Pious Nietzsche

Pious Nietzsche

Decadence and Dionysian Faith
Bruce Ellis Benson
Distribution: World
Publication date: 12/17/2007
Format: Paperback
ISBN: 978-0-253-21874-2
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Bruce Ellis Benson puts forward the surprising idea that Nietzsche was never a godless nihilist, but was instead deeply religious. But how does Nietzsche affirm life and faith in the midst of decadence and decay? Benson looks carefully at Nietzsche's life history and views of three decadents, Socrates, Wagner, and Paul, to come to grips with his pietistic turn. Key to this understanding is Benson's interpretation of the powerful effect that Nietzsche thinks music has on the human spirit. Benson claims that Nietzsche's improvisations at the piano were emblematic of the Dionysian or frenzied, ecstatic state he sought, but was ultimately unable to achieve, before he descended into madness. For its insights into questions of faith, decadence, and transcendence, this book is an important contribution to Nietzsche studies, philosophy, and religion.

Author Bio

Bruce Ellis Benson is Associate Professor and Chair of the Philosophy Department at Wheaton College, Illinois. He is author of Graven Ideologies: Nietzsche, Derrida, and Marion on Modern Idolatry and The Improvisation of Musical Dialogue: A Phenomenology of Music. He is co-editor (with Kevin Vanhoozer and James K. A. Smith) of Hermeneutics at the Crossroads (IUP, 2006).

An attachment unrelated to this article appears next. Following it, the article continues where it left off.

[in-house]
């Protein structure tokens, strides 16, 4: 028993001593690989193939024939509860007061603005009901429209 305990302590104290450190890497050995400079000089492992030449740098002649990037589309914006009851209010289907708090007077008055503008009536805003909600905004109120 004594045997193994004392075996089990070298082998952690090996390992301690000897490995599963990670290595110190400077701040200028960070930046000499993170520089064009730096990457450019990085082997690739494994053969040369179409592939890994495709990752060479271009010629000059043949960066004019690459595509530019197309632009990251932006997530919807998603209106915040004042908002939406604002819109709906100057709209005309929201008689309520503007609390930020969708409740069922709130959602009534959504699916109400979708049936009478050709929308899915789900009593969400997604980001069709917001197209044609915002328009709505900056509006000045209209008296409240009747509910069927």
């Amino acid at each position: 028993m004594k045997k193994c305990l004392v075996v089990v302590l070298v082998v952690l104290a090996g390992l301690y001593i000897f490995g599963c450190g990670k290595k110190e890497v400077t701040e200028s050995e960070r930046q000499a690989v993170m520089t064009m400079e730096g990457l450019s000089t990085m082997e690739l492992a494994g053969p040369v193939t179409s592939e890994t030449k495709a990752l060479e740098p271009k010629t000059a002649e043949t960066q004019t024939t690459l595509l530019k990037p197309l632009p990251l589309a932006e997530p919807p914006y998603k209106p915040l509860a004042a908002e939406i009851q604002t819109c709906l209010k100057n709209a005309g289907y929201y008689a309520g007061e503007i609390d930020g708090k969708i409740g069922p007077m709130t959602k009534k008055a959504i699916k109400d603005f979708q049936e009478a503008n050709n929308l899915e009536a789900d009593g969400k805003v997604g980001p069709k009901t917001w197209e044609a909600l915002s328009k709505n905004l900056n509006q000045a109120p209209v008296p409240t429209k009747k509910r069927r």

“Bruce Benson has turned out a provocative and major study of Nietzsche, presenting nothing less than the prayers of tears of Friedrich Nietzsche. This groundbreaking work, which demonstrates the deeply religious character of Nietzsche as a new religiosity that issues from his critique of the religion that he had inherited, will make us think again about Nietzsche no less than about religion.”
 — John D. Caputo

“Benson clearly formulates what even the most perspicacious readers only vaguely suspected: the subterranean link between Paul and Nietzsche. Not only was Nietzsche's life—asserting stance deeply Paulinian, Paul himself, in his violent appeal to love beyond law, was a Nietzschean avant la lettre. Nothing will be the same in Paul studies and in Nietzsche studies after Benson's explosive short—circuit between two opposed traditions.”
 — Slavoj Žižek

“[P]roposes a new interpretation of Nietzsche's 'piety' in terms of a Dionysian, life—affirming rhythm.”
 — Daniel Conway, Texas A&M University

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Table of Contents

Preface: Reading Nietzsche
List of Abbreviations
Introduction: Improvising Pietism
Part 1. From Christian Pietism to Dionysian Pietism
1. The Prayers and Tears of Young Fritz
2. The Euthanasia of Christianity
3. The Piety of Zarathustra
Part 2. Profiles in Decadence
4. Nietzsche's Decadence
5. Socrates' Fate
6. Wagner's Redemption
7. Paul's Revenge
Part 3. Nietzsche's New Pietism
8. Deconstructing the Redeemer
9. Nietzsche's Musical Askêsis
10. We, Too, Are Still Pious
Works Cited

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